A Vocabulary Lesson ~ Anamnesis
This is what I love to do. I love to borrow back words the Church has claimed for its own and re-introduce them into a more universal context. Anamnesis is such a word, a wonderful word. In the Church, it’s associated by the act of remembrance, with the death, resurrection and ascension of Christ. The word comes to us from the Greek, and it can mean as well, the remembering of things from a previous existence. Literally, it means a loss of forgetfulness, and it’s that silken nuance of the phrase that intrigues me. We can easily say that to lose forgetfulness is simply to remember, that it’s nothing more than a question of semantics. This is what fascinates me, though. Remembering becomes a two-step process. First, we have to lose, or release, our forgetfulness. Only then, in step two, will we be able to remember.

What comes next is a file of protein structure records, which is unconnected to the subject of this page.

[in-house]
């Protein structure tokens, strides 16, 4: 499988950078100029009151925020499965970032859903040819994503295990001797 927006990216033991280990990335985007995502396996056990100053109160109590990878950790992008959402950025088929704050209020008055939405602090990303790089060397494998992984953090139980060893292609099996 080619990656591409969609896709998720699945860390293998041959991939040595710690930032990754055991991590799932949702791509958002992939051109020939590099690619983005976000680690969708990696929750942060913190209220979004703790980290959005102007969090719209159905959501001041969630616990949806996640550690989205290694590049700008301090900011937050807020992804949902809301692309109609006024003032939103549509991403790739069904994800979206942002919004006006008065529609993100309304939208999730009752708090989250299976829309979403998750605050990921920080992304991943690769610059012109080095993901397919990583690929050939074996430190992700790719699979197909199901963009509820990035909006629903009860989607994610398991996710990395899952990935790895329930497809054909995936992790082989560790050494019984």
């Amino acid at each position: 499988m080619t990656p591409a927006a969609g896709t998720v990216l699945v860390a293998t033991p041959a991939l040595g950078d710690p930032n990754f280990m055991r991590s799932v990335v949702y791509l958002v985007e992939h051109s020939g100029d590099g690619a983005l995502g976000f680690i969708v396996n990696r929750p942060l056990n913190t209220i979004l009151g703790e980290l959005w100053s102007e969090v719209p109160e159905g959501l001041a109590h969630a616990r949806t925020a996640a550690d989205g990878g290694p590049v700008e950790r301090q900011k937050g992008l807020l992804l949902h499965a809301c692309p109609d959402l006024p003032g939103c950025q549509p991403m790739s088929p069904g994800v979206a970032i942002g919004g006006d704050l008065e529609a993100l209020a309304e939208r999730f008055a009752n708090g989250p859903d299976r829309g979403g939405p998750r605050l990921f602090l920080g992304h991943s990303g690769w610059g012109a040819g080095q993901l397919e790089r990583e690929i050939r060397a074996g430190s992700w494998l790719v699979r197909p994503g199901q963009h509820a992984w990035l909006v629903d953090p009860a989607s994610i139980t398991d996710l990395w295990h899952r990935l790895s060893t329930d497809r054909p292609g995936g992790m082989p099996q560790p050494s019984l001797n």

This is a good time for an art project. I am thinking of a collage in particular, something not too threatening. Finger painting would do as well. As you’re settling in with the materials, hold in mind this question: What have you forgotten? Color? Shapes? Making messes? The art of play? Have you forgotten what it’s like to engage in something and not worry about outcome? Have you forgotten to listen to your own inner knowing, your inner teacher? Take this project outside, if you can, and ask the same questions of the wind as it breathes through your hair, the songs of the early robins or the peepers, the rustle of grass, the smell of the season. What of your forgetfulness do you need to lose in order to know your place within the earth community?